One of the most interesting things about learning styles is that each has unique personality traits as well. Visual learners, for instance, are observers. Because they are watching people’s actions and events unfold before they commit, they are often perceived as shy, perhaps even snooty, and cautious.
Visual learners don’t generally talk a great deal (until they are really comfortable with you), and because they don’t easily learn by hearing, they aren’t particularly good listeners. As a parent you may need to be more persistent in order to get them to tell you what’s going on in their lives. You’ll need to ask more questions with more follow-up. Visual learners are more likely to open up one-on-one than in groups. Lists work really well because visual learners like order and reading. They like systems and flash cards and color coding.
Auditory learners love to talk and will naturally dominate conversations if allowed. When others are speaking, auditory learners are like horses chomping at the bit, and will often interrupt in order to say what they want to say. It’s usually easy to get them talking, but not so easy to get them to stop. Auditory learners are generally not aware when they are humming, reading aloud, orally working through the steps of a math problem. A tape recorder (do such things exist?) would be an indispensable tool for an auditory learner. They could record chapters and spoken notes as they read aloud and then play them back later to study. With permission from their teachers, they possibly could tape lectures.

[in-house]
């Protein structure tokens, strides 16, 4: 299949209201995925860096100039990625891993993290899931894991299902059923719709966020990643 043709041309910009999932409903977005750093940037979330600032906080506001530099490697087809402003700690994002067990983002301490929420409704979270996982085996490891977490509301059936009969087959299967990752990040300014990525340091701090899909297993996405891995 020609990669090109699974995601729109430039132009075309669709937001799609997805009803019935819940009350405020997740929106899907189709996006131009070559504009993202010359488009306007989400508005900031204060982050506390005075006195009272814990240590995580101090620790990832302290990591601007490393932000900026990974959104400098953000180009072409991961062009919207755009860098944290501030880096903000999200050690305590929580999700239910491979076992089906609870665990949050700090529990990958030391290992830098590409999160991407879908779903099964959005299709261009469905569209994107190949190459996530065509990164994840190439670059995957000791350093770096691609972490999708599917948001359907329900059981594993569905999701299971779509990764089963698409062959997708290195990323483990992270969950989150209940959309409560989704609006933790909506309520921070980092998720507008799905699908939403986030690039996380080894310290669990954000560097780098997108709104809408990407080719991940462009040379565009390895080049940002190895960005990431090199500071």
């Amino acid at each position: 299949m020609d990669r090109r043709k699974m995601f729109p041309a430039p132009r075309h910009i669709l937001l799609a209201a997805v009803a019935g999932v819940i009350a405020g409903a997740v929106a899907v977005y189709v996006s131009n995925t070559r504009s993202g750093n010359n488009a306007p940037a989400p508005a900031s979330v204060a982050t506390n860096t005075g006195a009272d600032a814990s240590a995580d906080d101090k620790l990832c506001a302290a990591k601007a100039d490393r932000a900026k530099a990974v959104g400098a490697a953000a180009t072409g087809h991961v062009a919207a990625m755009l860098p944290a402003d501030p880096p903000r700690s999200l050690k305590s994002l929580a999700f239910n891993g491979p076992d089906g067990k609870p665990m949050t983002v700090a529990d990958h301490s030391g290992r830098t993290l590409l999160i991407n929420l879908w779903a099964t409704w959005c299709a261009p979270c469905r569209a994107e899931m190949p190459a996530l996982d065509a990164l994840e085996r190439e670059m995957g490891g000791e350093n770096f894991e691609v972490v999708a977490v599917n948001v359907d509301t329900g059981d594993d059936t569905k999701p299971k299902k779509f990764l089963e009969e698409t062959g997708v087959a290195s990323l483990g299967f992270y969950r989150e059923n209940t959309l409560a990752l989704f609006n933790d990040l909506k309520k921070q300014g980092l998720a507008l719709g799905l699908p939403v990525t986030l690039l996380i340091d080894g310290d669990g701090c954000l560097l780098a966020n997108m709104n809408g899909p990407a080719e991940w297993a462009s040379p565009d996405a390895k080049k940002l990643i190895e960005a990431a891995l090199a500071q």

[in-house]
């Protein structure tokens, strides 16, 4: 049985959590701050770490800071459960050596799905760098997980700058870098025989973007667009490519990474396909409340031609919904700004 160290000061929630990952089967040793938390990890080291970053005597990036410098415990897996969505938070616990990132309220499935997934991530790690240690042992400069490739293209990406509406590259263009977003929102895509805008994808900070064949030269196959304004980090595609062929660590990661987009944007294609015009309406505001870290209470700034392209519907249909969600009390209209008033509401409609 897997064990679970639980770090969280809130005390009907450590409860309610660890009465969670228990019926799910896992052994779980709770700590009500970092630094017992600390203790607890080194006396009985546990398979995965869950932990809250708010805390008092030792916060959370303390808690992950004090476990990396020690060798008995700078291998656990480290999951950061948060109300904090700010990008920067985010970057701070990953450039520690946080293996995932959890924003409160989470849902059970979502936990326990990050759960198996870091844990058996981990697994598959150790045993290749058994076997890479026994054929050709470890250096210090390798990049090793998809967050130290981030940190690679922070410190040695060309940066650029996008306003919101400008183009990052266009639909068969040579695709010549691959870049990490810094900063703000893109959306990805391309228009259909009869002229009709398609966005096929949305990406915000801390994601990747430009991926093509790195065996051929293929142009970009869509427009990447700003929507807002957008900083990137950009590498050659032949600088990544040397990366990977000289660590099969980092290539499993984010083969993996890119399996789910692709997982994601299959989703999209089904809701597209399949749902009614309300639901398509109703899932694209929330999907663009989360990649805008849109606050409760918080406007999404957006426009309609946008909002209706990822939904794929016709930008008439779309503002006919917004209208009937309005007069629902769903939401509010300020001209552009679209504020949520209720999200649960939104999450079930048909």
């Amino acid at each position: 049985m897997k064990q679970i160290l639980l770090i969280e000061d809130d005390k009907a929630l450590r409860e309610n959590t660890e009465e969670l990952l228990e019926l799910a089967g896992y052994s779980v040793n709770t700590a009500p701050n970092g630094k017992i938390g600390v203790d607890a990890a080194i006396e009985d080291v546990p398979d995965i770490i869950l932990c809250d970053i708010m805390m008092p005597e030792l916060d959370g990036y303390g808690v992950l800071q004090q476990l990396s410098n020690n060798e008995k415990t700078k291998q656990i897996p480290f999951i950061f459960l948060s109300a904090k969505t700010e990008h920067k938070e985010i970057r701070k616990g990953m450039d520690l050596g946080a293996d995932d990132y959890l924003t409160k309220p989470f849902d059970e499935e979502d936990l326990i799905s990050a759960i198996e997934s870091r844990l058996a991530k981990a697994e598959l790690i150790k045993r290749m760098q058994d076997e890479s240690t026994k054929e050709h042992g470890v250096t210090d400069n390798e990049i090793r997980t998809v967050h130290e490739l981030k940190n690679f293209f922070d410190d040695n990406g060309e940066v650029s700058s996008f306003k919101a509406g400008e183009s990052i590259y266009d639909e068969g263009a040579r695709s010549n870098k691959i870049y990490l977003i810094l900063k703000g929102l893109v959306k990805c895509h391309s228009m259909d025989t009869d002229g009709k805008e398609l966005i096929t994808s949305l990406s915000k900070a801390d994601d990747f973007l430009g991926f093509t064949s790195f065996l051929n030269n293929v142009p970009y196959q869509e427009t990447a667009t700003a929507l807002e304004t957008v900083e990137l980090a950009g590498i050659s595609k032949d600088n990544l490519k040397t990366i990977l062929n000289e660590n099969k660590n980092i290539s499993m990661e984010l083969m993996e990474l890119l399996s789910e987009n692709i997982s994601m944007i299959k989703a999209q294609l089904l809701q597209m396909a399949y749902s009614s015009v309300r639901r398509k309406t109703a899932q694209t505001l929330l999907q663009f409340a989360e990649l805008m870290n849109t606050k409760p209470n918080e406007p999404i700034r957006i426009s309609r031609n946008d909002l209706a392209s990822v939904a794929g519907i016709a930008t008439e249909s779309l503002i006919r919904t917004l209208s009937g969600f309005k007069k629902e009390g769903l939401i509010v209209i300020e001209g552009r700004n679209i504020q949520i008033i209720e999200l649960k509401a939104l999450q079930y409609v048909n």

Tactile learners are often “written off” as having ADHD because of their inherent need for movement. Our pediatrician can help you determine if this is a correct diagnosis, but simply giving tactile learns non-disruptive tools to work with will be hugely beneficial. Chewing gum, working a stress ball, doodling, fingering worry stones all give the tactile learner something to do while studying – without distracting others. Tactile learners can be disorganized, although they usually can find things somewhere in the myriad piles around their rooms. They are quick-tempered and passionate and always outgoing.
Again, the challenges of these personalities at home or in a classroom are obvious and may seem daunting. But understanding how they learn and interact is the first step in establishing good communication and relationships.